A ceremony is being held to mark the completion of the historic Darwin to Alice Springs railway in Australia.
By Phil Mercer
BBC correspondent in Sydney
It has taken two and a half years to finish, at a cost of $800m.
The new railway has been built across some of the world's most inhospitable territory.
It will provide what has been described as a "land bridge" from southern Australia to the port of Darwin and beyond into Asia.
A railway across the unforgiving "Red Centre" has been a dream for Australians for generations.
In the early 1980s, the former Prime Minister Malcolm Fraser announced it would be built within five years.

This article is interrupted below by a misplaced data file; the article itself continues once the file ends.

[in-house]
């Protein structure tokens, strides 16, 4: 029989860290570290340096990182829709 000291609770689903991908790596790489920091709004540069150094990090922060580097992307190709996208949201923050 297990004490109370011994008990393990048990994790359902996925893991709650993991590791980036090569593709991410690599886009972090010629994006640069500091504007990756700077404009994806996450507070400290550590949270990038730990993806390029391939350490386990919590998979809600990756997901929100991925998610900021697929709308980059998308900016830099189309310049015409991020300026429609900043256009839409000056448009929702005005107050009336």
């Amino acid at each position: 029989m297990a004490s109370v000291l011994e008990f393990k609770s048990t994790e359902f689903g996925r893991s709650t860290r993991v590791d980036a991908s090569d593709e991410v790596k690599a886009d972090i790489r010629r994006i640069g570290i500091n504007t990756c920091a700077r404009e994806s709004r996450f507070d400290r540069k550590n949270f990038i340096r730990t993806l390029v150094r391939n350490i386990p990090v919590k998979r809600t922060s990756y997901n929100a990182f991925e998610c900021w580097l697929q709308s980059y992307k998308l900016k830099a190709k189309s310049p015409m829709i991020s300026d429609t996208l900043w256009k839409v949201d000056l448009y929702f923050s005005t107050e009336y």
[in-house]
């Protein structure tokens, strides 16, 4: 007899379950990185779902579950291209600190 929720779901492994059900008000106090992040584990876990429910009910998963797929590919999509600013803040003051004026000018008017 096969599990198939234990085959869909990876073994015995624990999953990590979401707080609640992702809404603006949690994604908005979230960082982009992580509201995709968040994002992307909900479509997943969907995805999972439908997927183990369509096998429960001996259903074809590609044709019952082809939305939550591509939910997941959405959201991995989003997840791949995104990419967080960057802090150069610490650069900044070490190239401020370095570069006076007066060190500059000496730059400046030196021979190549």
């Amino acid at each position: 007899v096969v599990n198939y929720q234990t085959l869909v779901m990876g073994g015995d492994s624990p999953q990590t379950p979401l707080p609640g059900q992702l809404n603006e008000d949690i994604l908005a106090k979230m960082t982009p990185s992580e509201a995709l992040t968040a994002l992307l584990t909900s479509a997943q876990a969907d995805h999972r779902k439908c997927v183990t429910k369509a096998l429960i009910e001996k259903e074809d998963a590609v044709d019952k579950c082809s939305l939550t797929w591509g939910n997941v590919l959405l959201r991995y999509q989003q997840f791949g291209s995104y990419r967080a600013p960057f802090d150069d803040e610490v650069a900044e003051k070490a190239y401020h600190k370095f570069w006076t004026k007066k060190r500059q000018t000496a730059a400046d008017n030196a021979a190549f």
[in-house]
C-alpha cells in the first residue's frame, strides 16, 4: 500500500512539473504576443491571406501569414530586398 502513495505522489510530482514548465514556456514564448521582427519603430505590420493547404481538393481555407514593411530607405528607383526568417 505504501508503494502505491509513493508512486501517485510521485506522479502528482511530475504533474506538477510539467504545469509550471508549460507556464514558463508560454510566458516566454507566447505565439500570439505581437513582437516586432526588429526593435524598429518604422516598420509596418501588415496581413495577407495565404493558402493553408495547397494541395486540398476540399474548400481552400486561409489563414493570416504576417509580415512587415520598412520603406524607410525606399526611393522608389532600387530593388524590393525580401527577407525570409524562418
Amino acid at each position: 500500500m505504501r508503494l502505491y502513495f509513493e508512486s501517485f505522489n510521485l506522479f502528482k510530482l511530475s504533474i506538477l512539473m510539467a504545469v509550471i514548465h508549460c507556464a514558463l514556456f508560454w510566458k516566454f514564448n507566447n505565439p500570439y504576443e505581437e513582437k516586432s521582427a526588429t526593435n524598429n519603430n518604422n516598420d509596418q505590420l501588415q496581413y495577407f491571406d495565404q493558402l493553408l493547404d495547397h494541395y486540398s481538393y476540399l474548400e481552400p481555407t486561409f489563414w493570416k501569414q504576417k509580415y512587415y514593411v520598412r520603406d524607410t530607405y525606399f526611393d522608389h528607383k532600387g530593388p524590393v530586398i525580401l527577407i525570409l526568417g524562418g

A number of factors conspired to derail such optimism, including the cost and the sheer hostility of the terrain.
In the summer, temperatures reach 50C in the shade. On top of that, there is a three-month monsoon season.
For most of its length, Australia's newest railway line runs along a small embankment through the Tanami Desert.
It stretches for more than 1,400 km (870 miles) over 90 bridges.
Its main purpose will be transporting freight between Adelaide in the south and tropical Darwin in the north. The journey will take almost two days.
The famous "Ghan" passenger train will also travel on the new route.
Services are scheduled to start in the New Year.
There are high hopes the trans-continental link will make Australia's trade with its Asian neighbours quicker and more profitable.
The Alice Springs to Darwin scheme is jointly managed by the South Australian and Northern Territory governments. The design, construction and day-to-day running of the railway are the responsibility of a private consortium.